Even a thorough knowledge of everything that the medical profession has learned on the subject cannot remove the hazards. Says The Medical Journal of Australia, of September 24, 1960: “The problem is really that, in spite of all the advances in blood-grouping and blood-transfusion techniques, there is no entirely satisfactory cross-matching test for all circumstances, and the dilemma of the pathologist cannot be readily solved.” In a similar vein, showing that the procedure of blood transfusion involves matters that no doctor fully understands, Britain’s highly respected medical journal, The Lancet, reports: “Troubles are cropping up which we cannot explain. In spite of all precautions some patients react unfavourably to transfusions which are correctly administered.”
TRANSFUSIONS CAUSE DEATH AND DISEASE
Emphasizing the dangers involved is a report from the Fifth International Congress of Blood Transfusion, which reported on a case as follows: “A patient who had been operated on for a simple ovarian cyst and whose recovery had been uneventful was about to be discharged from the hospital. The physician noted a slight pallor and a complete blood count revealed a low-grade, secondary anemia. He explained to the patient that she could go home that afternoon if she wished, but that it would then be necessary for him, at his office, to treat the anemia, probably for a period of 6 months. He further stated that if, however, she would stay in the hospital one additional day and receive a blood transfusion, she would most likely not need any further treatment. She chose the latter course. Laboratory examination showed that her blood was group B Rh-positive, and 500 cc. of group B Rh-positive were ordered and admittedly received, cross-matched, declared compatible and administered. By that evening the patient’s temperature was 106° F. and by the next morning she was jaundiced and had anuria. Within 24 hours she was dead.”
For those who escape death due to severe transfusion reactions, only the first hurdle has been passed. Disease may lie ahead. Syphilis, malaria, hepatitis and other diseases can be transmitted by blood. Not only can they be transmitted by blood, but they have been transmitted in this way, and even today cases are reported in which they are being transmitted by blood transfusions.* Yes, there are tests that can be performed to determine whether the blood is safe, but the tests are not infallible, nor are those who check the results. Most blood banks do not ask donors if they have syphilis because it is an embarrassing question; if the donor knew he might lie about it; even the laboratory tests do not always register the danger. As for malaria, the possibility is considered remote in most places, so little is done to check for it. Even if a check is made, it may not be caught. And in those parts of the earth where it is a very present danger so many of the donors would have to be rejected if this were taken into account that there would not be sufficient blood; so doctors often feel that the best thing is to give the blood and then treat the malaria. Concerning serum hepatitis, transmitted in regular blood and plasma transfusions, Today’s Health, October, 1960, says that it “is transmitted from donors to recipients on the average of once in every 200 transfusions of whole blood. ‘No laboratory test is known which will detect donors who are carriers of the hepatitis virus,’ says John B. Alsever, M.D., medical director of the Southwest Blood Banks, Phoenix, Arizona. ‘The donor’s history cannot be relied upon to exclude carriers, partly because of possible willful concealment or poor memory, but principally because most are innocent carriers who never have had a clinically diagnosable illness.’”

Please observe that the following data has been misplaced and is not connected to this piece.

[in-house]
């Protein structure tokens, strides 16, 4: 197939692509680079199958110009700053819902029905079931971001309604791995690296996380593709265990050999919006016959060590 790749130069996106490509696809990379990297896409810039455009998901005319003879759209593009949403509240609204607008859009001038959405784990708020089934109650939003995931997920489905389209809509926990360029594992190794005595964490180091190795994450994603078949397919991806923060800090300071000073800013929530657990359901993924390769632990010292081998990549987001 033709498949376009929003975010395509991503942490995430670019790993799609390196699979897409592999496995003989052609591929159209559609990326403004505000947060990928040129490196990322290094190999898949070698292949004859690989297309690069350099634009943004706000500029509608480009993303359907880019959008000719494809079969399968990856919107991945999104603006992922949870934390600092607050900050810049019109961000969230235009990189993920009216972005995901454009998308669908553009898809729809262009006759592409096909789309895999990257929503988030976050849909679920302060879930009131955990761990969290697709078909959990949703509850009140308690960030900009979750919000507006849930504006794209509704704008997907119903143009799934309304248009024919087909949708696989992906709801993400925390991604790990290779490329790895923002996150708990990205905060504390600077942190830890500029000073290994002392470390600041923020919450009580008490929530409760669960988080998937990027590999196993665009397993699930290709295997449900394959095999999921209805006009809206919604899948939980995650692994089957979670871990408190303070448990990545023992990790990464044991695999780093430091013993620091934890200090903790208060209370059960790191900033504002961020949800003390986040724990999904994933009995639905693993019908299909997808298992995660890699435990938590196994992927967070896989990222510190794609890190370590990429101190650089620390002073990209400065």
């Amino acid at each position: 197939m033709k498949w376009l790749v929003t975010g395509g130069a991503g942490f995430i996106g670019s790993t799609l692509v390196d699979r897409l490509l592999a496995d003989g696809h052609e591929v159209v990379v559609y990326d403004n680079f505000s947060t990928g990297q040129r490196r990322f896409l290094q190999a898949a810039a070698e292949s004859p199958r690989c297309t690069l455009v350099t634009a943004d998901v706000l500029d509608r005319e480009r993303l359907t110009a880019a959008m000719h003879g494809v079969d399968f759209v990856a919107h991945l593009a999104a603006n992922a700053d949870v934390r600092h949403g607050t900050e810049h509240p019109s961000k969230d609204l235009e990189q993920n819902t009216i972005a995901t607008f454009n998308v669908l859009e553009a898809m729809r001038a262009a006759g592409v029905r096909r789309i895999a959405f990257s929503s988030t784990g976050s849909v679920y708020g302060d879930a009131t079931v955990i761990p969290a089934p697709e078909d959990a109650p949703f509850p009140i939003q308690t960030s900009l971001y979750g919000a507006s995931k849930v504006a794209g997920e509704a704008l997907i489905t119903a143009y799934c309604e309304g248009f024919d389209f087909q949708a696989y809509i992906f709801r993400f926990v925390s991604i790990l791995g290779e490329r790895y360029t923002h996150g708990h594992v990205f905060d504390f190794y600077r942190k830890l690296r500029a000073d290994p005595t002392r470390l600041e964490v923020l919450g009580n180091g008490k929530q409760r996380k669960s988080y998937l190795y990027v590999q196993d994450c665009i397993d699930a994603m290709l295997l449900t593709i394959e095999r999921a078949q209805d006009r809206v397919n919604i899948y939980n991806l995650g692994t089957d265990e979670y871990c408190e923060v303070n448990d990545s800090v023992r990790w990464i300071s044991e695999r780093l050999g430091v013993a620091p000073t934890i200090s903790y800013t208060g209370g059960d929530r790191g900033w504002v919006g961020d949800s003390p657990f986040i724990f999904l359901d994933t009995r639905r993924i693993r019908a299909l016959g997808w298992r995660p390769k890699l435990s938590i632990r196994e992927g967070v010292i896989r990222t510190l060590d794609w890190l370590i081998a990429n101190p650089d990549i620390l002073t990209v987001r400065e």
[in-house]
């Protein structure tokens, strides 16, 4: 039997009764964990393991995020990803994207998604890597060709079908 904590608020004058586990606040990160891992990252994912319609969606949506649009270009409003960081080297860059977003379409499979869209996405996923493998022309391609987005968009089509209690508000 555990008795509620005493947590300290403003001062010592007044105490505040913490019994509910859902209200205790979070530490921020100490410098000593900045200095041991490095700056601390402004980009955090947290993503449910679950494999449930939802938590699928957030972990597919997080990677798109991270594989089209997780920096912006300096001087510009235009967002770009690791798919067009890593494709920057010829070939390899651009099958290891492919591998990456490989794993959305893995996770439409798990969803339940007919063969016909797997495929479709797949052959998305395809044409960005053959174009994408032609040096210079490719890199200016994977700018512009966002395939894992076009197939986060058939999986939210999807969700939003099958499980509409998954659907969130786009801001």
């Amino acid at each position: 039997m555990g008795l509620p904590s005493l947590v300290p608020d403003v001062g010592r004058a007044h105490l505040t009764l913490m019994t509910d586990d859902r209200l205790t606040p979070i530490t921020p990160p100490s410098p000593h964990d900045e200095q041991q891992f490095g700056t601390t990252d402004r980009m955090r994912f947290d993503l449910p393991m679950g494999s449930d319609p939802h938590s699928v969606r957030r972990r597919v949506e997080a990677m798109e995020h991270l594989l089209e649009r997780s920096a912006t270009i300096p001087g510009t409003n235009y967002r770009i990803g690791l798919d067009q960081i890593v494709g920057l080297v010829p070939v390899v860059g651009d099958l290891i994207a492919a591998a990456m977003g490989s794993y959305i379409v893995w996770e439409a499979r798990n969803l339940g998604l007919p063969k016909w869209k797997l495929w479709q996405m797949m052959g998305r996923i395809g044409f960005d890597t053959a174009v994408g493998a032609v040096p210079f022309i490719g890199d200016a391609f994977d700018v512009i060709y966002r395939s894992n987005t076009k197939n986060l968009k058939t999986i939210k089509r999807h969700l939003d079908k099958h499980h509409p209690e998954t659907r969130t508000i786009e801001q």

WISDOM OF OBEYING DIVINE LAW
These statements from medical journals make it clear that blood transfusions cannot be acclaimed as completely safe lifesaving treatments. Medical experience testifies to the fact that in forbidding man’s use of blood Almighty God, the Creator of man, the great Physician who understands the operation of man’s body as no human doctor ever will, was not only requiring obedience of man, but for those obeying that law he was providing preservation from the numerous ills that have come upon men as a direct result of the use of blood.
Doctors may argue that the risk is worth it if there is some chance that a life can be saved. Religious leaders may join their plea, contending that the law of God does not apply where life is involved. Both are wrong. When death impends is no time to vacillate or to turn one’s back on God. It is a time to put complete confidence in the One in whose hands lies the power of life. It is a time when all other persons, whether doctors or friends or relatives, can show their sincere love for the patient and their fear of God by encouraging the patient to hold fast his faith, not to fear, but to put his trust in God Almighty.
Faithful Christians call to mind the accusation of the Devil, who said: “Skin in behalf of skin, and everything that a man has he will give in behalf of his life.” (Job 2:4, margin) He contended that no one would maintain faith in God and obedience to His law if it put his life in jeopardy. But the Devil is a liar, and God-fearing Christians in all parts of the earth daily prove him so by obedience to the divine law on abstinence from blood. For their faithfulness God will preserve them, even if they die, by raising them to eternal life in his righteous new world.
History of Christianity, Edward Gibbon, pp. 234, 235.
See Blood Transfusion and Clinical Medicine (P. L. Mollison); The Lancet, August 27, 1960; Surgery and Clinical Pathology in the Tropics (C. Bowesman); Nursing Times (England), January 17, 1958; Physiologie und Klinik der Bluttransfusion (2d Edition, 1960; published in Jena, Germany).